• Dukes v. Wal-Mart Stores (2001): ERA and co-counsel The Impact Fund, Cohen Milstein Sellers Toll, PLLC, and other firms bring and continue to litigate) a class action sex discrimination lawsuit against retail giant Wal-Mart Stores challenging its policies and practices of denying equal pay and promotion opportunities to its female workforce.
    • Brown v. Sacramento Regional Transit District (2002): ERA and co-counsel, The Impact Fund, successfully settle a class action gender discrimination lawsuit against Sacramento Regional Transit District challenging subjective training and selection practices that resulted in the hiring and promotion of less qualified men into desirable and higher paying positions and the exclusion of equally qualified women.
    • Medina v. Station Casinos, et al. (2008): ERA and co-counsel reach a multi-million dollar settlement of a wage and hour and sexual harassment class action lawsuit brought on behalf of casino workers at Thunder Valley Casino.

Sexual Harassment in the Workplace and Worker Safety

  • Miller v. Bank of America (1980): ERA represents an African American woman in bringing a complaint of sex and race discrimination against her employer which results in a landmark ruling holding the employer vicariously liable for harassment by a supervisor.
  • Piazza v. BART (1982): ERA successfully settles a sexual harassment case on behalf of a BART mechanic who was subjected to life-threatening harassment and differential treatment by co-workers and supervisors.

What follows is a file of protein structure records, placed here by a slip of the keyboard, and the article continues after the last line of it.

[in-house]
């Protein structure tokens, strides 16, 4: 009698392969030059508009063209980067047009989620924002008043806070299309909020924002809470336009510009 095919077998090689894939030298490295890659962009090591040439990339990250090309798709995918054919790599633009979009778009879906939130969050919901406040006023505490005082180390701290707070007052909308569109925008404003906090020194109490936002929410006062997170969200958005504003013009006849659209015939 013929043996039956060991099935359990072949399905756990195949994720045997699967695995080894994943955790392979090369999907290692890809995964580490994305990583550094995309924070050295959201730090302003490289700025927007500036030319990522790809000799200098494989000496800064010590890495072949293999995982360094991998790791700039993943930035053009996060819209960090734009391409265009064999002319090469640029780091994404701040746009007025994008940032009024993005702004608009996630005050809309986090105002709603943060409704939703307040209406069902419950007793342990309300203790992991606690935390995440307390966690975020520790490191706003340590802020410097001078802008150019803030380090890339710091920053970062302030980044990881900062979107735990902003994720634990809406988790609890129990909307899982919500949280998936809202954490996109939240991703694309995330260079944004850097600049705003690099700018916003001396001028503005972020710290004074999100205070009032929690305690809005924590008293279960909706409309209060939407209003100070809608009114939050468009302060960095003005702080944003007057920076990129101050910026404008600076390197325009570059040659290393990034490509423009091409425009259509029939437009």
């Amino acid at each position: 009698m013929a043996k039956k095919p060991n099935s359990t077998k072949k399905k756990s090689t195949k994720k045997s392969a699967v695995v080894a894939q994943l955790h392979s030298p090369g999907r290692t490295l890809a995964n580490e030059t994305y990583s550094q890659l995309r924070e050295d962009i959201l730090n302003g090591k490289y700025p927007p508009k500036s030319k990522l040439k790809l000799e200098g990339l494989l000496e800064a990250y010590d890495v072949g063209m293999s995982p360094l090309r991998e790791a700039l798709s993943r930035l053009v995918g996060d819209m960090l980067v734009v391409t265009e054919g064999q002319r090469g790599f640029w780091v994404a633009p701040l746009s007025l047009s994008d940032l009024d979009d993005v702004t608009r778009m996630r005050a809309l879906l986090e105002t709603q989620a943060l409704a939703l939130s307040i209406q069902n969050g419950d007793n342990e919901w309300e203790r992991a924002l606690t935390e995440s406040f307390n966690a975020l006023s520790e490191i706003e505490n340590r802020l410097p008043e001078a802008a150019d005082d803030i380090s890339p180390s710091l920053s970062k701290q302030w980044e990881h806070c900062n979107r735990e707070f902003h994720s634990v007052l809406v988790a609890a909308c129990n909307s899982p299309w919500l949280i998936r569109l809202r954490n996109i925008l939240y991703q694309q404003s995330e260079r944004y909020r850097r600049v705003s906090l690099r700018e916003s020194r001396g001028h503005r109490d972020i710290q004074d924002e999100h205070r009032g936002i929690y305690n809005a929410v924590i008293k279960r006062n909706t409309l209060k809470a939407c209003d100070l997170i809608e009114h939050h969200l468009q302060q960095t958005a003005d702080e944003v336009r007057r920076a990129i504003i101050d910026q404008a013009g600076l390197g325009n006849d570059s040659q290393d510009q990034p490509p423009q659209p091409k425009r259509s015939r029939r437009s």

• Gonzalez v. Rubber Stampede (1993): After she was rushed to the hospital for acute chemical fumes exposure at her workplace, ERA brings brought suit on behalf of Maria Theresa Gonzalez to challenge her employer’s failure to provide adequate ventilation and monitor workers’ exposure to toxic fumes, and its retaliation against her for reporting these hazards to OSHA, relying for the first time on California’s anti-toxic initiative (Proposition 65) in asserting these employment claims.
  • McIntyre and Hibbitts v. Main Street and Main Street Incorporated d/b/a TGI Fridays (2000): As part of a strategy to conduct targeted litigation in the restaurant industry, ERA successfully settles a sexual harassment case on behalf of two African-American female servers.
  • Donaldson v. Lori’s Diner (2006): ERA and co-counsel Sundeen, Salinas & Pyle resolve a suit brought on behalf of female wait staff at Lori’s Diner, a San Francisco restaurant chain, who alleged they were subjected to egregious sexual and racial harassment at work.
  • Medina v. Station Casinos (2009): In this class action sexual harassment and wage and hour case on behalf of female workers at Thunder Valley Casino, ERA and co-counsel obtain a multi-million dollar settlement and significant injunctive relief.
  • Bojorquez v. ABM Industries Incorporated, et al. (2012): ERA and co-counsel Villegas Carrera LLP achieve a $812,001 jury verdict in a case brought on behalf of an immigrant janitorial worker who was sexually harassed, assaulted, and subjected to retaliation on the job.

Historical Highlights for Working Families

ERA has pursued hundreds of cases and legislative efforts nationwide to ensure that men and women can start and support their families without facing discrimination at work or draconian work schedules or conditions. Here are some historical highlights: